Socrates and Plato - Track 301

Last time we only read the story of the life of Socrates. Now we go into the teaching of Socrates. What did he teach, what was the main bearing of the discussions with the people in the market place with various sophists? Let me explain as an introduction two or three words which will be very important to understand Socrates. One is the word ‘sophist’, which you have done with me the word sophist. Sophists' was a group of teachers, who used to teach young people the art of argument, how to argue in a debate. Now what was the importance of an argument in a debate? The importance was that Athens, one of the great city states of ancient Greece was run by some kind of democracy.

Now what is democracy? Democracy has been defined as a rule of the people, for the people and by the people. In other words, when the governance, the government, the ruling of the whole society is done by the people themselves, not by a king, nor by a chief, nor by a few individuals then every important matter had to be decided by all the people. Now whenever the people are called then people make propositions, statements, they express their opinions. Now wherever there is a situation where the people argue, by presenting their opinions the normal tendency is that their argument should win. Whatever statement you make, you want the statement to be legitimate; to be declared to be legitimate, people should be convinced about your point of view. Whenever people of a city are gathered together in an assembly and where people are allowed to speak, people believe to concentrate upon the art of speaking, how to speak, what to speak, what form of speech? Just as people, when war takes place then the concentration will be on the use of arms. If it is by archery then the archers become very powerful then archery will come into the picture and people will train in archery. But if an action depends upon winning a debate then young people will be taught how to argue in a debate. How will they put forward their arguments? That is why in the time of Socrates there arose a group of teachers who used to gather young people and teach them how to argue and how to win in a battle of arguments. Now first is the language because all arguments are spoken in a language, therefore importance of language is underlined.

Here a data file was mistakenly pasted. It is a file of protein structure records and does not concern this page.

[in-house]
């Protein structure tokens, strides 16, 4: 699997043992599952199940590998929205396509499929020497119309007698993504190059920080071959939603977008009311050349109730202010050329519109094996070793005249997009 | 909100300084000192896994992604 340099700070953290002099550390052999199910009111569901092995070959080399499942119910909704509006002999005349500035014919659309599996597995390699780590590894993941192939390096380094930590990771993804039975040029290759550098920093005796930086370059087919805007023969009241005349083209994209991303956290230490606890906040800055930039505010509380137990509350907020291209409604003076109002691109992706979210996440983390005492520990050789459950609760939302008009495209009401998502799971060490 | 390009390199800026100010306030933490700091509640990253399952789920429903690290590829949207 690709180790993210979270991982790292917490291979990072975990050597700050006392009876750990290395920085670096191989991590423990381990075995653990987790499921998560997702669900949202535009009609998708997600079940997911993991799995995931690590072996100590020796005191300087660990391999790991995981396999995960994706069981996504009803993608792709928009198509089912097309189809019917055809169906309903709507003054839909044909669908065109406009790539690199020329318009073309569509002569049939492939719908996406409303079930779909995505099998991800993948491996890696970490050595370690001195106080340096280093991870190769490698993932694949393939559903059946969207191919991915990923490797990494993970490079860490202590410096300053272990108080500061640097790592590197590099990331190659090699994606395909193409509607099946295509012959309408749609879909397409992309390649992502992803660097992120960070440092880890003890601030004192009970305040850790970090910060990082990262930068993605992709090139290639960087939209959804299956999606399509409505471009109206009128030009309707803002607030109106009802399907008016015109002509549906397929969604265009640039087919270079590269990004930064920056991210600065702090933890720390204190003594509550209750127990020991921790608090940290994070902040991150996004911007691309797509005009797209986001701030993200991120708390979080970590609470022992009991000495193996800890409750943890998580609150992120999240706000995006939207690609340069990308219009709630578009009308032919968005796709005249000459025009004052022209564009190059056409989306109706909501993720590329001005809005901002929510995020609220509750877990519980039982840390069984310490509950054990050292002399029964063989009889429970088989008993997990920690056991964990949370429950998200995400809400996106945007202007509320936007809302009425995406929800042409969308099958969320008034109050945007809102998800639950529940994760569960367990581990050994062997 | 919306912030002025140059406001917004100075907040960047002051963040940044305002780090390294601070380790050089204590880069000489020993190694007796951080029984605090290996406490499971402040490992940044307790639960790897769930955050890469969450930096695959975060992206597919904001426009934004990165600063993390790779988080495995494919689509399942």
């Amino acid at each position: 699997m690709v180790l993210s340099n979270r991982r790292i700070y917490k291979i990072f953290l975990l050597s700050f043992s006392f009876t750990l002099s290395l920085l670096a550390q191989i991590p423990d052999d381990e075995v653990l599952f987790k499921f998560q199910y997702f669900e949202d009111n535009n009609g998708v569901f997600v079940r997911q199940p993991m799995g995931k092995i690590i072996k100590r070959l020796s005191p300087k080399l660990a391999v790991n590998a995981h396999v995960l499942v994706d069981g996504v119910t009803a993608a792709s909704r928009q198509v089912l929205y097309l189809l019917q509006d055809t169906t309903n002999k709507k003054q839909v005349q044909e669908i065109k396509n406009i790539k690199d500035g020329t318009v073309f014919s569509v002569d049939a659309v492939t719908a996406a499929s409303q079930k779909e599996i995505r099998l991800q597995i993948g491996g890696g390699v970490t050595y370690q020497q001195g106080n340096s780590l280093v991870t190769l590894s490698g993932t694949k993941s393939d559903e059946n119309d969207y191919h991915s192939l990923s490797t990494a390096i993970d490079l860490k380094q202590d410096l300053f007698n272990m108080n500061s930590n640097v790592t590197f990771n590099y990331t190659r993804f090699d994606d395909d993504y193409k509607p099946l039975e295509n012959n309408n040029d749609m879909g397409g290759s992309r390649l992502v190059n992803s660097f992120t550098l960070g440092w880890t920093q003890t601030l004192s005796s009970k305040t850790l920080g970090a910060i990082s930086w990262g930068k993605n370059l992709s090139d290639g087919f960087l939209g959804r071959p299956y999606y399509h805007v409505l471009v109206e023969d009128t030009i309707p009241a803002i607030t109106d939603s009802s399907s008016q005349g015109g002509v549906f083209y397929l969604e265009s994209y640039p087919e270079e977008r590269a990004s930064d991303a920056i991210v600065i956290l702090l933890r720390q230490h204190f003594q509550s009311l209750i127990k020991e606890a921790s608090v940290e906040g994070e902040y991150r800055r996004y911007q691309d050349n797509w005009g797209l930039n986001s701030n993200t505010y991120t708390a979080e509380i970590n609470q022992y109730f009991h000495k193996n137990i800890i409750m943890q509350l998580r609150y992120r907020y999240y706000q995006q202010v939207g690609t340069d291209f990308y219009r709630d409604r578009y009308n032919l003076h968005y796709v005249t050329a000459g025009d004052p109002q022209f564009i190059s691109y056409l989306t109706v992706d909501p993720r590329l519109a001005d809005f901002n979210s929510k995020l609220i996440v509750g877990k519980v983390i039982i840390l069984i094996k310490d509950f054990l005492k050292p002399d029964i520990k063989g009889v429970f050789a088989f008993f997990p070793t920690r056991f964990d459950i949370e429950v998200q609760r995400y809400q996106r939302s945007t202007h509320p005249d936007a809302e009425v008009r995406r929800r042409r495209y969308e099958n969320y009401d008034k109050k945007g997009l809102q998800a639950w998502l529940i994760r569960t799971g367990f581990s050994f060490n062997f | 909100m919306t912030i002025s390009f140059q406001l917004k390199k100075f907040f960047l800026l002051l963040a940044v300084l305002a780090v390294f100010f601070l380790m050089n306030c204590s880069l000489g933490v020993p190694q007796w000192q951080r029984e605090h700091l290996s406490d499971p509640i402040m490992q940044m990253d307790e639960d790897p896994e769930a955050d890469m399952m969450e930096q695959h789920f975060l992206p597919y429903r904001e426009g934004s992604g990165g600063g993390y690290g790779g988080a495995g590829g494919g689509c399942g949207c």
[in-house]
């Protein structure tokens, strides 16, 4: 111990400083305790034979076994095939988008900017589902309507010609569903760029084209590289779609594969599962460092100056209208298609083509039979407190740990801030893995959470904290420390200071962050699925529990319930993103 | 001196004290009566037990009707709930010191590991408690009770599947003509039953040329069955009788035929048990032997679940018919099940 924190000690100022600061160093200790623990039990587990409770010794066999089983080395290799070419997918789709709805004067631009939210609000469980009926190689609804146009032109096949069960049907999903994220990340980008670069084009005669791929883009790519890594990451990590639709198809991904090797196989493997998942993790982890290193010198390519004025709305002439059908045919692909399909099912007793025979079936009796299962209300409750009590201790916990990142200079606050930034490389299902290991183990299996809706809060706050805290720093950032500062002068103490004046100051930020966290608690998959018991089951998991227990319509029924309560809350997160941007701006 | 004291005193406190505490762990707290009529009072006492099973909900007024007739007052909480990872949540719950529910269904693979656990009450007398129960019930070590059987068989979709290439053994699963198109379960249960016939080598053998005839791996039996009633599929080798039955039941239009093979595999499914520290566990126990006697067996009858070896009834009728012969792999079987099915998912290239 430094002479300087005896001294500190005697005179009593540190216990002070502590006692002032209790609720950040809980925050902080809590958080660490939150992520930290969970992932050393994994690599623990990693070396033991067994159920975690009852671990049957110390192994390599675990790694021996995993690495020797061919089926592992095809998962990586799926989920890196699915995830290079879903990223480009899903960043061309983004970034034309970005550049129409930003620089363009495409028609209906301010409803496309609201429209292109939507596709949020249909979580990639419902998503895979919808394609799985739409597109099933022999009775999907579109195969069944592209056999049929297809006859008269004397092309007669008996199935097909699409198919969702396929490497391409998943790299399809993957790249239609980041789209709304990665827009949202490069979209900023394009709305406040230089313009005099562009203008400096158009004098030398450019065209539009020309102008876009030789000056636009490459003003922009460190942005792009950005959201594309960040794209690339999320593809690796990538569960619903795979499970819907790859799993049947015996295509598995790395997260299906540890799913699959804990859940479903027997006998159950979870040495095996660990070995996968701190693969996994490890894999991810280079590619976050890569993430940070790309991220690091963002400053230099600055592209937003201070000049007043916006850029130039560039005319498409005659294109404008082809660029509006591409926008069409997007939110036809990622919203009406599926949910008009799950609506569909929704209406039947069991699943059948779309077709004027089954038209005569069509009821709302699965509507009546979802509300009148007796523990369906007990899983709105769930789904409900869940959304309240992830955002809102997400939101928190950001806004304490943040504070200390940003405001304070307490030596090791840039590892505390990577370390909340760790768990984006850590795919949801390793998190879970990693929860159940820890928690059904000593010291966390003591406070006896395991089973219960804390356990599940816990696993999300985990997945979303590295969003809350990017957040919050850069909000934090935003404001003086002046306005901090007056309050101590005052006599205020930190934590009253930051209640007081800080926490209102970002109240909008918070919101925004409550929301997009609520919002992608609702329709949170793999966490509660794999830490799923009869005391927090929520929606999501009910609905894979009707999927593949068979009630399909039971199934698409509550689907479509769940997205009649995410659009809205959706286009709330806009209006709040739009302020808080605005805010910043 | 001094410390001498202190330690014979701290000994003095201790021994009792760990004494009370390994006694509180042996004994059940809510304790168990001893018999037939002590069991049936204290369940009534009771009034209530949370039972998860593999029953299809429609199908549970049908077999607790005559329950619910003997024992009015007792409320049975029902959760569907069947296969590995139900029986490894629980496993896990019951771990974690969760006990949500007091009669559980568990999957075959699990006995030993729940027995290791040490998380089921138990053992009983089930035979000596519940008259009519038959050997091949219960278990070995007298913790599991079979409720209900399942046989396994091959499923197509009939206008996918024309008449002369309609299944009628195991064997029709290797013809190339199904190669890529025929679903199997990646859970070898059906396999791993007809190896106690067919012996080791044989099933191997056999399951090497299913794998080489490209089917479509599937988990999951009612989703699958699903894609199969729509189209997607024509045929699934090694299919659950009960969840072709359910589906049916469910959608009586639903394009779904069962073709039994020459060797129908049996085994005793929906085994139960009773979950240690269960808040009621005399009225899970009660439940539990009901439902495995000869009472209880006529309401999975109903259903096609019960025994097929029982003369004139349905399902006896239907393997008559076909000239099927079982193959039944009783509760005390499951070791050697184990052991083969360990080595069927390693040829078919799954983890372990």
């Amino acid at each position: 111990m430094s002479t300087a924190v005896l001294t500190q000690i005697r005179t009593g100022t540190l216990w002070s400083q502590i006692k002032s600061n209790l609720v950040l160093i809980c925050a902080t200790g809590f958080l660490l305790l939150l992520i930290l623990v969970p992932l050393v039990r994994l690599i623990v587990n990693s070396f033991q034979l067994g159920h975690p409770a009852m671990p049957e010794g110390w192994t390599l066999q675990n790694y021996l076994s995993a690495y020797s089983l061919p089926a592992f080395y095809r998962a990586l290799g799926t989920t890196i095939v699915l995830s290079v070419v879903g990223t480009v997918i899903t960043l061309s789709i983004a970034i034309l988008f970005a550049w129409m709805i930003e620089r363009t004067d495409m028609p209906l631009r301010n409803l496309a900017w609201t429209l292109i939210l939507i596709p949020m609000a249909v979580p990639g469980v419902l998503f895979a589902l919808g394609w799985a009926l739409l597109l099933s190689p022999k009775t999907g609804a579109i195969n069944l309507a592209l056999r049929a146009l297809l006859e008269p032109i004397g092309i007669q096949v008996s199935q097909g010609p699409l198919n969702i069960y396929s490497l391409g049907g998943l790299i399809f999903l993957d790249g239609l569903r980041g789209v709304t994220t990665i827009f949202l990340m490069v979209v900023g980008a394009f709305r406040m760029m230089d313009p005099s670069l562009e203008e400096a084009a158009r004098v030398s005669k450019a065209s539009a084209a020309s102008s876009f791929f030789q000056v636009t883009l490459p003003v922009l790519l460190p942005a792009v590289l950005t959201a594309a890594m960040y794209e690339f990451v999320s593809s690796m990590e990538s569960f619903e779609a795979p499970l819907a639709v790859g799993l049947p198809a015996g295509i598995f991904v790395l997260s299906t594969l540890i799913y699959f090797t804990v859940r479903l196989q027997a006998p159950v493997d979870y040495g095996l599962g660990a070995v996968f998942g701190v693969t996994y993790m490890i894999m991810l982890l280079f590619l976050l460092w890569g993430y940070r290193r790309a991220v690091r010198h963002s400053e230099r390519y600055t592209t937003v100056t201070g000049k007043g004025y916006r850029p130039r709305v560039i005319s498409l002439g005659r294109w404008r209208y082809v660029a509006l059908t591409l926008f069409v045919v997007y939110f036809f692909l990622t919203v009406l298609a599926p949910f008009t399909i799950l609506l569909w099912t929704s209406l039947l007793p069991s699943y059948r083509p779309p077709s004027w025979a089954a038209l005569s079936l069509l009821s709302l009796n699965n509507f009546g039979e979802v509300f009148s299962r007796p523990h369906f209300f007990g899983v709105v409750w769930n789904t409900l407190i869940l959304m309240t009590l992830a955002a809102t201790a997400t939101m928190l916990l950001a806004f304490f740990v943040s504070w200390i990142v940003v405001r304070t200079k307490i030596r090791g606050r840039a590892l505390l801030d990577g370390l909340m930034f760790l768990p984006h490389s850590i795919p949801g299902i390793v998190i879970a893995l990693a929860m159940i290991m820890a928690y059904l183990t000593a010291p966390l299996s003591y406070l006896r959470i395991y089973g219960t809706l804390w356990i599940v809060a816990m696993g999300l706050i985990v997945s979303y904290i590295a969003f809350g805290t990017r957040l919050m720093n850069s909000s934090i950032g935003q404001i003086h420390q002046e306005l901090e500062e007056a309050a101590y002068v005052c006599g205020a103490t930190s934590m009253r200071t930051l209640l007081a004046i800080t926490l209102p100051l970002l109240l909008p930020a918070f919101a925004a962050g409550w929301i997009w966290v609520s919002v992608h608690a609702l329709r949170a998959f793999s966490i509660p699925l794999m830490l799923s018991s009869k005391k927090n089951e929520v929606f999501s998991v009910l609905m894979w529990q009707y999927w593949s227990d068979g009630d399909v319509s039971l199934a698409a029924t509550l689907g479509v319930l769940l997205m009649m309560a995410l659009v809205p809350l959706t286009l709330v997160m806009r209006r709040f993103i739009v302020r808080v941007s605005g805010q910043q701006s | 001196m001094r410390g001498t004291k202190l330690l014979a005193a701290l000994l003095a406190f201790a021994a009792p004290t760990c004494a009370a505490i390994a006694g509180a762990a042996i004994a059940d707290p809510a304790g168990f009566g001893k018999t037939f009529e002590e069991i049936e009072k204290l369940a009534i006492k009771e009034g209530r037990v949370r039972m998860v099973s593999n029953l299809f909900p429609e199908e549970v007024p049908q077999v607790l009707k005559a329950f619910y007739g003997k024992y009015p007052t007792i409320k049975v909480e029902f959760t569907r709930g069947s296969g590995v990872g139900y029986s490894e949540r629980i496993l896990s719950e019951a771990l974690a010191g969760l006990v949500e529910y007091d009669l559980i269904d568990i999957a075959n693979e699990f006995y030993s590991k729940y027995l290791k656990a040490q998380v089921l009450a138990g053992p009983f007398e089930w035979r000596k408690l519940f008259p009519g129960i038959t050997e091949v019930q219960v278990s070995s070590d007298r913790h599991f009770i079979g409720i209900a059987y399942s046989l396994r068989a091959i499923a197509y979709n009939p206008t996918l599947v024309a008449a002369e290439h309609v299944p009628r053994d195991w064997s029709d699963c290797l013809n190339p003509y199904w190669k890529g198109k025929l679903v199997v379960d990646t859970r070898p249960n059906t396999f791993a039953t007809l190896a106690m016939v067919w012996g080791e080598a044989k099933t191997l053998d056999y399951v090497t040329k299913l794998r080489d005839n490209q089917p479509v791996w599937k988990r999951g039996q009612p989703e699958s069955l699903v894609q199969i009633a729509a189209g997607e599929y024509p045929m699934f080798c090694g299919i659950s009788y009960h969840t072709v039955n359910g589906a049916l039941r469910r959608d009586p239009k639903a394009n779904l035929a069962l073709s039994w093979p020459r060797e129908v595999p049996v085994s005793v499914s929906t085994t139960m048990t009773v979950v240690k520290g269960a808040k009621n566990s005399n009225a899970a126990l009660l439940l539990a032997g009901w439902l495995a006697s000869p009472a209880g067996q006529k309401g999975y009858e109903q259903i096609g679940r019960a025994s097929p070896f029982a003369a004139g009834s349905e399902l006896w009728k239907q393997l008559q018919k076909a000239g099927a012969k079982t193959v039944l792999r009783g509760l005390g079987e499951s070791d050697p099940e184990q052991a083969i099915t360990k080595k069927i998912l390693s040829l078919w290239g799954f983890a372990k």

Secondly, what is called the art of involved argument? What is involved argument? It involves the process of ratiocination. I told you last time the word ratiocination, I should repeat it. I had given the example of it, 'a' is the cause of 'b', 'b' is the cause of 'c', 'c' is the cause of 'd', therefore 'a' is the cause of 'g'. This is the process of ratiocination; you connect one idea with the other, second to the third, third to the fourth, fourth with the fifth, fifth with the sixth, sixth with the seventh. Now 'a' is the cause of 'g', is an involved argument. So if you are taught how to make involved argument the other party will be put to a great difficulty to understand the involved argument. Unless the whole chain is explained he will not understand 'a' causes 'g', unless you explain 'a' cause 'b', 'b', 'c', 'c', 'd', 'e' etc. If you simply say in an argument 'a' is the cause of 'g' the other party will find it very difficult to understand it. Therefore in the battle of arguments the other party is baffled. It takes time for the other party to understand the argument therefore you have upper hand because you are making an involved argument. The other party takes time to understand you, perplexed, the other party becomes perplexed is not able to even answer your question therefore you win the argument because the other party does not have the time to think out all the steps and meet the steps one by one. Now this is one of the ways by which you can win the argument, if you can tell the students that if you learn to win the argument then make an involved argument. Don’t argue in the way in which you teach in a school where you can explain step by step. You pose as if you are the master of the argument and give a short statement in which you connect one cause with the effect which is very remote and pose them together therefore the other party will not be able to argue easily against you, therefore you win the argument.